Take a moment for a brief story.
Twelve years ago or so.
My then six-year old daughter hurt her arm in a fall while I was teaching her to ride her bike. I brought her to the emergency room where we ended up waiting quite a while before anyone could examine her.
During that wait time, we sat in a small side room with an elderly man. I struck up a conversation with Mr. Callahan, as it turns out his name was.
I asked him why he was there. He said that the Veteran’s Administration had his records, and they needed to send them over to the hospital where we were, in order for them to address his problem, whatever it was.
I asked him in what branch of the service he had served. Mr. Callahan answered that he had been in the army.
I asked him when he had been in the army. He answered that he had joined up in 1944 and had served four years.
Kind of kiddingly I asked Mr. Callahan where he was on June 6th of 1944. He said one word: “France.”
That meant that he had been in the first waves of invaders in Normandy, France on D-Day, June 6, 1944. That day was a day of “blood, toil, tears and sweat,” of death and destruction on a massive, deadly scale. It was a day when those who assaulted those beaches were confident they would die.
The days and nights before D-Day, the boys had all written last letters home, made arrangements, told their wives, girlfriends, sons, daughters, mothers, fathers, brothers, sisters, that they loved them. They had all written something on the order of, “If I don’t make it, please remember…” or “please take care of…” or “please be sure to…”
Each man had made out his will. Many thousands of them did draw their last breath on the bloody beaches of Northern France, and are now spending eternity, in honored memory, under rank upon rank of white crosses on her soil.
Long ago and far away from hearth and home, from family and friends, from warmth, love, laughter and happiness, these boys laid down their lives by the tens of thousands for you and me.
I said to my daughter, “Honey, Mr. Callahan is a hero.”
I figured it was time for me to stop talking and let Mr. Callahan tell anything more that he might want to tell about that time. He didn’t say anything more.
I’m not sure that I did the right thing. Did Mr. Callahan want to talk with someone? Did he want to tell any stories? I didn’t know, and didn’t know how to tell him that we’d listen, respectfully and quietly, to anything he wanted to say about that terrible time.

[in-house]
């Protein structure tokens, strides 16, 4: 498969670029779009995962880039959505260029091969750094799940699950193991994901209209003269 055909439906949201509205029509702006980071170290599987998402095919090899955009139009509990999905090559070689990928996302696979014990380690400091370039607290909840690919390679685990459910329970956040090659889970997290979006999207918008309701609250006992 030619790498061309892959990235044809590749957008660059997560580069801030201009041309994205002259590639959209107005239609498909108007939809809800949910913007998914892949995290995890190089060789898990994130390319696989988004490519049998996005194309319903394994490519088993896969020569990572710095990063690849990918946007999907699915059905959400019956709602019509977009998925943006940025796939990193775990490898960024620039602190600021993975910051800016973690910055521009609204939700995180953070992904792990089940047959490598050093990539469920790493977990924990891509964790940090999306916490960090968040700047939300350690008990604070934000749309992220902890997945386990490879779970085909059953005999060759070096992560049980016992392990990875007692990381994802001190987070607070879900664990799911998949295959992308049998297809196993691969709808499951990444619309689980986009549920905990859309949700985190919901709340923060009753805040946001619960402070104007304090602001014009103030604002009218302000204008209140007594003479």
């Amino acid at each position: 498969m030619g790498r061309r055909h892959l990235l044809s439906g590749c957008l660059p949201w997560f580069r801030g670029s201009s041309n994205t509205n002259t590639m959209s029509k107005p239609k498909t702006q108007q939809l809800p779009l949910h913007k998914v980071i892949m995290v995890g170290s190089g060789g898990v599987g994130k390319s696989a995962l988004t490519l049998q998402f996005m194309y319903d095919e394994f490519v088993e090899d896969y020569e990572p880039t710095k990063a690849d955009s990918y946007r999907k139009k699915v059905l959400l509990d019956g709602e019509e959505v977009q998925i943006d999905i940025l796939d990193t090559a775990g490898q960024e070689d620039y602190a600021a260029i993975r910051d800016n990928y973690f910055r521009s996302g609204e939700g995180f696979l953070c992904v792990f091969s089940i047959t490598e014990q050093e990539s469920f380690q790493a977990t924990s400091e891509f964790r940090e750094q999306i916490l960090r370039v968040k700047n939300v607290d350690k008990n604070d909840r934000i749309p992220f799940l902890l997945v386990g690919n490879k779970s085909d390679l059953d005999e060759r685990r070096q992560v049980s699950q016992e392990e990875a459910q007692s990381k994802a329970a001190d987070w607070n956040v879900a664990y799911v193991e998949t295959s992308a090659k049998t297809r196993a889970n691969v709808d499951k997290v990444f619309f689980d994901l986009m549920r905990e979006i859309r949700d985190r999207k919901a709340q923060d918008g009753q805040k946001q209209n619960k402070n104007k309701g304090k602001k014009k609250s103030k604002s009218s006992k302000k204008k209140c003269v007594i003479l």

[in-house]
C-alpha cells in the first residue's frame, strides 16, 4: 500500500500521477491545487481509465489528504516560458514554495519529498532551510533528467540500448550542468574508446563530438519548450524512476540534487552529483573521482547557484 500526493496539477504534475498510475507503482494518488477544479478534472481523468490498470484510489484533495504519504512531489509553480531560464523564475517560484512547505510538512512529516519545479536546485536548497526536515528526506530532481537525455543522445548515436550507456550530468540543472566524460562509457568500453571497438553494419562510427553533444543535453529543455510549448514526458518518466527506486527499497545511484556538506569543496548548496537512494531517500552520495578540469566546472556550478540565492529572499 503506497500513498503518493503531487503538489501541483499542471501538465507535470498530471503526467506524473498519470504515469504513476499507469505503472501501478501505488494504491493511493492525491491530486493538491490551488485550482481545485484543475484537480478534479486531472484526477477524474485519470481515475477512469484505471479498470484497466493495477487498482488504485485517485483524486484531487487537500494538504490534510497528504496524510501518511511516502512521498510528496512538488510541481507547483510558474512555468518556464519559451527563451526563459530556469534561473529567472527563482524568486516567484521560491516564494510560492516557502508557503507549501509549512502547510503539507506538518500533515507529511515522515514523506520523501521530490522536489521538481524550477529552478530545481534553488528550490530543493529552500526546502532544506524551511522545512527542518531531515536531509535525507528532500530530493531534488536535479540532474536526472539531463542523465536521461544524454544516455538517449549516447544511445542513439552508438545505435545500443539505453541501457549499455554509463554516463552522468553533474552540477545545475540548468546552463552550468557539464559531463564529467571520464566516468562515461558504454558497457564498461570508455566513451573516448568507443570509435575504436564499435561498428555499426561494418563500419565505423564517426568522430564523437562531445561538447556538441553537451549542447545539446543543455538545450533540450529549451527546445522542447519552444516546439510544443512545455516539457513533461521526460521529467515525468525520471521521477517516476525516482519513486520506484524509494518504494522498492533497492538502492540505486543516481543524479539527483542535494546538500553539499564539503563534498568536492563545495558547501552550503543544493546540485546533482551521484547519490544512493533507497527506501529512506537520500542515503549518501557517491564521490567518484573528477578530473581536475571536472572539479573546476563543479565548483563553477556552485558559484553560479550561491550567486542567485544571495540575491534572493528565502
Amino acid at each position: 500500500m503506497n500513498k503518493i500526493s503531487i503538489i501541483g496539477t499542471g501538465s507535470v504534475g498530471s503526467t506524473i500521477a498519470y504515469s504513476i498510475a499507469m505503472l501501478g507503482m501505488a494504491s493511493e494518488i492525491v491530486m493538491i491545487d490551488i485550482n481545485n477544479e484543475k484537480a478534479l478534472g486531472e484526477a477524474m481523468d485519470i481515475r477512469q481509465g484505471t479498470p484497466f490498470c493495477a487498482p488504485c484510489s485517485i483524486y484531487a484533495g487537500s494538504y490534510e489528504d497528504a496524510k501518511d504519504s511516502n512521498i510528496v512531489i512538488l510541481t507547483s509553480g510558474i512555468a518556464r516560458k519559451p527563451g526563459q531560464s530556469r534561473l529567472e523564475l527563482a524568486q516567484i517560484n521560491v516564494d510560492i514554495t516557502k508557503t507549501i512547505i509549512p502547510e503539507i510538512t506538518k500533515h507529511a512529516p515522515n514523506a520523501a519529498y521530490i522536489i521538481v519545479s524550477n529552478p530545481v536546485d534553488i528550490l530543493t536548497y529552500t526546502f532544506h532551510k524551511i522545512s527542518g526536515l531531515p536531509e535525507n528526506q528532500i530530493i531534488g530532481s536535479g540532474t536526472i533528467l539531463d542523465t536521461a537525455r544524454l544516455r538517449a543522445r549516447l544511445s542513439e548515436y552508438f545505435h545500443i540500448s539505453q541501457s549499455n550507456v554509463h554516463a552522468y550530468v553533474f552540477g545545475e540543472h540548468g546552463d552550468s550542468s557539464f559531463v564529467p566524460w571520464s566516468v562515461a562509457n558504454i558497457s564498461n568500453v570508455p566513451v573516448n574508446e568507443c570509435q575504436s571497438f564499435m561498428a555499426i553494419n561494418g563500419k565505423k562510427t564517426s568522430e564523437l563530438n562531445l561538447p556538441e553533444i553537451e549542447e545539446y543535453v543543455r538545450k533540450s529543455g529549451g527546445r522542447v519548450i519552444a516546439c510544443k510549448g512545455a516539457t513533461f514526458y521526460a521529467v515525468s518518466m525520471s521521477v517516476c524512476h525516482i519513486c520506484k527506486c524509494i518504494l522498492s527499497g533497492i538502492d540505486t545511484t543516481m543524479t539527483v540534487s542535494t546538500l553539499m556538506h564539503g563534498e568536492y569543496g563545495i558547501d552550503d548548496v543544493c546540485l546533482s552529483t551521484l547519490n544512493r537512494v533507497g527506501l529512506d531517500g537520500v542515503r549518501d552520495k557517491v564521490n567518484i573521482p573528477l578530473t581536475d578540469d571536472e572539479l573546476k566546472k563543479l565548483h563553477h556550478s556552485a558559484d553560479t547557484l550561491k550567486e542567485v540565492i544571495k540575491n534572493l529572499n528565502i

During all our conversations, we had learned that Mr. Callahan was largely alone. His wife was gone, and his grown children and grandchildren were far away. He didn’t give any sign that he wanted to tell us anything else about D-Day, and we passed the rest of the time in small talk.
During our conversation, a pleasant, attractive lady doctor came in and informed Mr. Callahan that he had an aortic aneurysm. Depending on its severity, this is kind of a death sentence hanging over an elderly person. Mercifully, Mr. Callahan appeared not to understand what it meant. Or maybe he was simply exhibiting the same stoicism and courage that he had exhibited so many years ago on the bloody beaches of Northern France.
Presently, my daughter’s turn to have her arm examined came up — it turned out to be a minor fracture — and we rose to follow the nurse. As we left the room, I reached down to shake Mr Callahan’s hand. My six-year old daughter said to Mr. Callahan, in her tiny, little-girl’s voice, “Thank you.”
Today is the 69th anniversary of D-Day. Please take a moment to remember, in some concrete way, those men whose astonishing courage that day and in subsequent days, weeks and months, made it possible for us to converse, to agree and disagree, to yell and shout our viewpoints from the rooftops, as we do.
Every day is a good day to offer prayers that humanity can leave that dark, bloody chapter far, far behind, never to be repeated again.